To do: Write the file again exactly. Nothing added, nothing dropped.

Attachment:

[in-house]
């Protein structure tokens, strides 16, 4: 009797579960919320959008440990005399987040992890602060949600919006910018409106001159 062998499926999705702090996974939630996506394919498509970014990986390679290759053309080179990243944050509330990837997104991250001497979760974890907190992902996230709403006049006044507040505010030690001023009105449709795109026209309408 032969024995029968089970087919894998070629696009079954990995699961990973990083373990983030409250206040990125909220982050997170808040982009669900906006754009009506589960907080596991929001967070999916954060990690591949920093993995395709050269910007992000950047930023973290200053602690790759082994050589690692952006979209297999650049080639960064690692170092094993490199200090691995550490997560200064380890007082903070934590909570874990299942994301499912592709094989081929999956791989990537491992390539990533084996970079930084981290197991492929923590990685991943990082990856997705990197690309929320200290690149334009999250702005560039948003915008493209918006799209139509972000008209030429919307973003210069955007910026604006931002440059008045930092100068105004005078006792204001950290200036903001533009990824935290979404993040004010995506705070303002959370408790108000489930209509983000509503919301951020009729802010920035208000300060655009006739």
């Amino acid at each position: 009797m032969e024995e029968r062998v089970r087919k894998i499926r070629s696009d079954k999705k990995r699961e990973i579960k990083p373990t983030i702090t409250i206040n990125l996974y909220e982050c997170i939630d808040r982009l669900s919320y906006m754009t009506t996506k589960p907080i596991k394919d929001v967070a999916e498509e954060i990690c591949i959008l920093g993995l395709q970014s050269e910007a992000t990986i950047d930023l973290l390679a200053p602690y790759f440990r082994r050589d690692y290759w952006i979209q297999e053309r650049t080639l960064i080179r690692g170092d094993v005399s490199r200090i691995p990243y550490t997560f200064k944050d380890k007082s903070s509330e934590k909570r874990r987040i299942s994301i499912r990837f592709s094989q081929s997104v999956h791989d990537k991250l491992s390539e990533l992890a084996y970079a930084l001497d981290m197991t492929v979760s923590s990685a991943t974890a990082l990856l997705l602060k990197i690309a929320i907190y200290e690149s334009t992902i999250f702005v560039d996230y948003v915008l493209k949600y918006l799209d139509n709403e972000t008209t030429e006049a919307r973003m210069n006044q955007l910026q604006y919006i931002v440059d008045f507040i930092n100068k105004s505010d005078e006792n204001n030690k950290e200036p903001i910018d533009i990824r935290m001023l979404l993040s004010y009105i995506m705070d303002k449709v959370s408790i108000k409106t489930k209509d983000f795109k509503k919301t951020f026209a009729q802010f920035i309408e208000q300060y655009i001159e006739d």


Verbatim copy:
[in-house]
């Protein structure tokens, strides 16, 4: 009797579960919320959008440990005399987040992890602060949600919006910018409106001159 062998499926999705702090996974939630996506394919498509970014990986390679290759053309080179990243944050509330990837997104991250001497979760974890907190992902996230709403006049006044507040505010030690001023009105449709795109026209309408 032969024995029968089970087919894998070629696009079954990995699961990973990083373990983030409250206040990125909220982050997170808040982009669900906006754009009506589960907080596991929001967070999916954060990690591949920093993995395709050269910007992000950047930023973290200053602690790759082994050589690692952006979209297999650049080639960064690692170092094993490199200090691995550490997560200064380890007082903070934590909570874990299942994301499912592709094989081929999956791989990537491992390539990533084996970079930084981290197991492929923590990685991943990082990856997705990197690309929320200290690149334009999250702005560039948003915008493209918006799209139509972000008209030429919307973003210069955007910026604006931002440059008045930092100068105004005078006792204001950290200036903001533009990824935290979404993040004010995506705070303002959370408790108000489930209509983000509503919301951020009729802010920035208000300060655009006739």
């Amino acid at each position: 009797m032969e024995e029968r062998v089970r087919k894998i499926r070629s696009d079954k999705k990995r699961e990973i579960k990083p373990t983030i702090t409250i206040n990125l996974y909220e982050c997170i939630d808040r982009l669900s919320y906006m754009t009506t996506k589960p907080i596991k394919d929001v967070a999916e498509e954060i990690c591949i959008l920093g993995l395709q970014s050269e910007a992000t990986i950047d930023l973290l390679a200053p602690y790759f440990r082994r050589d690692y290759w952006i979209q297999e053309r650049t080639l960064i080179r690692g170092d094993v005399s490199r200090i691995p990243y550490t997560f200064k944050d380890k007082s903070s509330e934590k909570r874990r987040i299942s994301i499912r990837f592709s094989q081929s997104v999956h791989d990537k991250l491992s390539e990533l992890a084996y970079a930084l001497d981290m197991t492929v979760s923590s990685a991943t974890a990082l990856l997705l602060k990197i690309a929320i907190y200290e690149s334009t992902i999250f702005v560039d996230y948003v915008l493209k949600y918006l799209d139509n709403e972000t008209t030429e006049a919307r973003m210069n006044q955007l910026q604006y919006i931002v440059d008045f507040i930092n100068k105004s505010d005078e006792n204001n030690k950290e200036p903001i910018d533009i990824r935290m001023l979404l993040s004010y009105i995506m705070d303002k449709v959370s408790i108000k409106t489930k209509d983000f795109k509503k919301t951020f026209a009729q802010f920035i309408e208000q300060y655009i001159e006739d």